STAYSAFE.PH, the digital app adopted by the Inter-Agency Task Force for the Management of Emerging Infectious Diseases (IATF) for its contact-tracing efforts, apparently cannot be depended on yet to perform its function.
In a news conference on Tuesday, Baguio Mayor Benjamin Magalong, who is also government’s “contact-tracing czar” said, the Department of the Interior and Local Government (DILG) is currently on a “study and learning status. The documentation is incomplete, so I can’t say categorically that this StaySafe app is highly reliable. It needs further study and tweaking, along with the documentation, and enhance further its functionalities.”
He admitted that contact-tracing was still the “weakest link” in the government’s fight versus Covid-19.
According to government sources who attended the IATF meeting last Thursday, DILG Secretary Eduardo M. Año even expressed “buyer’s remorse” over the app, which was donated by the developer, Multisys Technologies Corp. He was quoted as saying the app was “overrated. There is much to be improved, which will require funds and time, both of which we don’t have.”
A car without an engine
DILG expected that the app that was to be turned over to them would already be “up and running,” Anõ reportedly said. However, when they assessed it, they found it “not really functioning…. It’s very hard to sell to the public and even to the LGUs [local government units] to adapt,” he told IATF members.
Sources said the DILG chief likened StaySafe to a car which was delivered to his house “with an incomplete engine and transmission.”
However, in his online presser also on Tuesday, Presidential spokesman Harry Roque claimed, “All the controversies surrounding this app have already been resolved. All that had to be donated have already been donated to the Philippine government. This is already being used and implemented by the DILG and the technical assistance is being provided by DICT [Department of Information and Communications Technology].”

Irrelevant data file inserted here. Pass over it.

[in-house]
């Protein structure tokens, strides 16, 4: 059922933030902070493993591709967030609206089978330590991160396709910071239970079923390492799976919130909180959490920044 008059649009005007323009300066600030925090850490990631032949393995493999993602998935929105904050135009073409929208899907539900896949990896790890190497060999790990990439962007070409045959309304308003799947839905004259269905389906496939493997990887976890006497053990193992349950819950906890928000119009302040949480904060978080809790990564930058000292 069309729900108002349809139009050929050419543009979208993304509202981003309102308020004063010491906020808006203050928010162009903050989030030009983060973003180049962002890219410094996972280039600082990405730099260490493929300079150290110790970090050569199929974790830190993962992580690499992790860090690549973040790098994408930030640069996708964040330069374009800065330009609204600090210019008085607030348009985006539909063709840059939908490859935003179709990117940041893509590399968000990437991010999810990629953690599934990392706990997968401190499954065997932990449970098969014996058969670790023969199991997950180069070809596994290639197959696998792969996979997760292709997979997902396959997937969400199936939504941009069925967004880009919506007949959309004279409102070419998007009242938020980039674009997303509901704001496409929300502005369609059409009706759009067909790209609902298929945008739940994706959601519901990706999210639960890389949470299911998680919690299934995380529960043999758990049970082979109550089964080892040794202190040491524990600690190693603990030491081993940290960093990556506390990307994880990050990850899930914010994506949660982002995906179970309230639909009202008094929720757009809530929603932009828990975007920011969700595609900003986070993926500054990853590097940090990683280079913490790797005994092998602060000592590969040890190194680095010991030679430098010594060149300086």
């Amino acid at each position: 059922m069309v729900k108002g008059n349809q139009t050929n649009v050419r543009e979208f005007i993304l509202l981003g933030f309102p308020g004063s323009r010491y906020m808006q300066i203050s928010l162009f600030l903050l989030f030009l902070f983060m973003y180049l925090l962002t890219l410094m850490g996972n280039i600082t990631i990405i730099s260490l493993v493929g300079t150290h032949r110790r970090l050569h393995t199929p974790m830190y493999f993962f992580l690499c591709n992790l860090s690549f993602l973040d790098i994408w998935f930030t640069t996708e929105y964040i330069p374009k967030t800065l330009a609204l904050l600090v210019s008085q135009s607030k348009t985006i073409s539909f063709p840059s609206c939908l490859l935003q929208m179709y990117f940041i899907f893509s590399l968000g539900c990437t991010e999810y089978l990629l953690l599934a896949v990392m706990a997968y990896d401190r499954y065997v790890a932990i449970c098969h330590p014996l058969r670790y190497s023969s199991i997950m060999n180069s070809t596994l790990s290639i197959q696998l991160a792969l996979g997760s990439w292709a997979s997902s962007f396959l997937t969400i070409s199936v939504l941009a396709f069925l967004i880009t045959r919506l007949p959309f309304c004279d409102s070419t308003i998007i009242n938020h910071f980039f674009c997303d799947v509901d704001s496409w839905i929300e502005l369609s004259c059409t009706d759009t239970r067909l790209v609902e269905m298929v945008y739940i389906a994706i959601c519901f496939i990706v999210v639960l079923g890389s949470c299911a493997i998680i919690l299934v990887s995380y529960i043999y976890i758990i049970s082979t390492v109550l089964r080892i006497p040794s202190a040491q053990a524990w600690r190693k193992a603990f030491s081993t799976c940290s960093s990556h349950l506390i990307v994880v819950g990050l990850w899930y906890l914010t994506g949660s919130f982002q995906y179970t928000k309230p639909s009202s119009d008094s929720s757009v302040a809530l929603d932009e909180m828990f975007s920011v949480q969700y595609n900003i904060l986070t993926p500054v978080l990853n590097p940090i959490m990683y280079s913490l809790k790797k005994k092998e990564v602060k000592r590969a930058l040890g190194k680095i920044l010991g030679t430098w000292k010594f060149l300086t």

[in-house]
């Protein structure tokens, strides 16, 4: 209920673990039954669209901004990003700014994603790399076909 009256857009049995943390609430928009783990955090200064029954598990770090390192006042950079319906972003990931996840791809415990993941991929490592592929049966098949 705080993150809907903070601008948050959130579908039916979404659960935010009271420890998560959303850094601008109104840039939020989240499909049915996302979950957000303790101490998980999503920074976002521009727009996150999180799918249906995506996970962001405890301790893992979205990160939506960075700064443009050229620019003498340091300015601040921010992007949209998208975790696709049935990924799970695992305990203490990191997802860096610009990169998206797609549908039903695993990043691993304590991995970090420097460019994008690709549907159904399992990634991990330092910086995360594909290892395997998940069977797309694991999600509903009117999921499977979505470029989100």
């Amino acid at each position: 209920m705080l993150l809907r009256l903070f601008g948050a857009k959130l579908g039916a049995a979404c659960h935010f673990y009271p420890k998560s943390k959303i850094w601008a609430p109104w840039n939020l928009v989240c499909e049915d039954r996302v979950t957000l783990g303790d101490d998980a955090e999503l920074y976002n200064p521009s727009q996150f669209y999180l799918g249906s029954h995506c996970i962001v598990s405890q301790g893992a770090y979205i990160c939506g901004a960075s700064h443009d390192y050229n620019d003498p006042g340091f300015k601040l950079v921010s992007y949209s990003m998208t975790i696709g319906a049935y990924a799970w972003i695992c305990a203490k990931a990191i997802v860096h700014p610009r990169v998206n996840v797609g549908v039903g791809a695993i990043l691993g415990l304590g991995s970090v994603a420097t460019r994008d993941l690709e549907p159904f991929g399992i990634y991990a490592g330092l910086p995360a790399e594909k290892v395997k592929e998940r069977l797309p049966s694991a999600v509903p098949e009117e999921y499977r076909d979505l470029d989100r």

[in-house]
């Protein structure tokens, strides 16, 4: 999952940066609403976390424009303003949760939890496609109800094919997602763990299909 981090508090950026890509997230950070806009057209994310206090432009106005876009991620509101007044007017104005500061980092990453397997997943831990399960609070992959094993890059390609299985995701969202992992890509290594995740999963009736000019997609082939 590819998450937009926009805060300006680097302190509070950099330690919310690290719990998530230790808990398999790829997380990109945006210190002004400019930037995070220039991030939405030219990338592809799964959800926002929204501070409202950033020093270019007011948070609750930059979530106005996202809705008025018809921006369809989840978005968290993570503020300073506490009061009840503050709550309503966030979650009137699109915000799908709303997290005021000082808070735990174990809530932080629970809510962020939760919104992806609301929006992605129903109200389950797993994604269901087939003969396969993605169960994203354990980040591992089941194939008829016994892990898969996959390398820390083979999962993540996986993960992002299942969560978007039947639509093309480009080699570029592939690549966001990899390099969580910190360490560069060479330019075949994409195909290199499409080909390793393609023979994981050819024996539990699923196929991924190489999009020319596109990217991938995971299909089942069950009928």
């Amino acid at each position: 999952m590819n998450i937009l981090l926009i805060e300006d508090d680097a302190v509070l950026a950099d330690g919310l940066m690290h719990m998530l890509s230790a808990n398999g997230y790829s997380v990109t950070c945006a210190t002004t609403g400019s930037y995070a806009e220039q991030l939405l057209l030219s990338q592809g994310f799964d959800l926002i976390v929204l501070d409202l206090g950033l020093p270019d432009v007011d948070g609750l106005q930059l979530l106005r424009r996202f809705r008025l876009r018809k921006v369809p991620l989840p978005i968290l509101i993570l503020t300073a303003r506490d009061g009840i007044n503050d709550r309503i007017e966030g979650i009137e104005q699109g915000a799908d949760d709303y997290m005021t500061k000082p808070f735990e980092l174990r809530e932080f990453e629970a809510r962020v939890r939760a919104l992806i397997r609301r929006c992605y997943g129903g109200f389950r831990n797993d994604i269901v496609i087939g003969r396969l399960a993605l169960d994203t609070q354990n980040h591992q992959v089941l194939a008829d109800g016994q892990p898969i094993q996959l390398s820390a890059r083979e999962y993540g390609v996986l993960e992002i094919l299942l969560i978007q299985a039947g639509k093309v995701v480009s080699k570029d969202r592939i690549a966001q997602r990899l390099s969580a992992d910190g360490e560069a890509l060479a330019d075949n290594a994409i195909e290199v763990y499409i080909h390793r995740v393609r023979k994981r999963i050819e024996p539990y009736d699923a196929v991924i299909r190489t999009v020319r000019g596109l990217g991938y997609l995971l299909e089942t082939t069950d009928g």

As for the deliverables, he added, “These have already been done and we have decided to go full speed ahead with the StaySafe.ph. We are all systems go.”
Magalong said the Department of Health (DOH) actually rejected the StaySafe app because it disagreed with the developer, Multisys, on how to go about in turning over the project. He likened it to the DOH “wanting to have the key to a house that had been turned over, so they can inspect if it is well made, and the facilities are complete, before it accepts the house. [Multisys] on the other hand, wanted to turn over the house, before they give the key to it.” (See, “Controversial contact-tracing app at the heart of new govt safety seal certification for business,” in the BusinessMirror, April 16, 2021.)
He acknowledged that DOH had a point: “We have to inspect and evaluate the app’s source code, your production data base, and what other functionalities it has, so we can be sure that your system is well-made.”
After being rejected by DOH, he said the digital app was donated to the DILG, but could not say why government was still adopting StaySafe, when it didn’t work. He referred reporters to DILG’s information technology experts for answers.
Magalong himself doesn’t use the StaySafe app in Baguio City, but the Visita app developed by InnoPub Media, and funded by the Department of Tourism.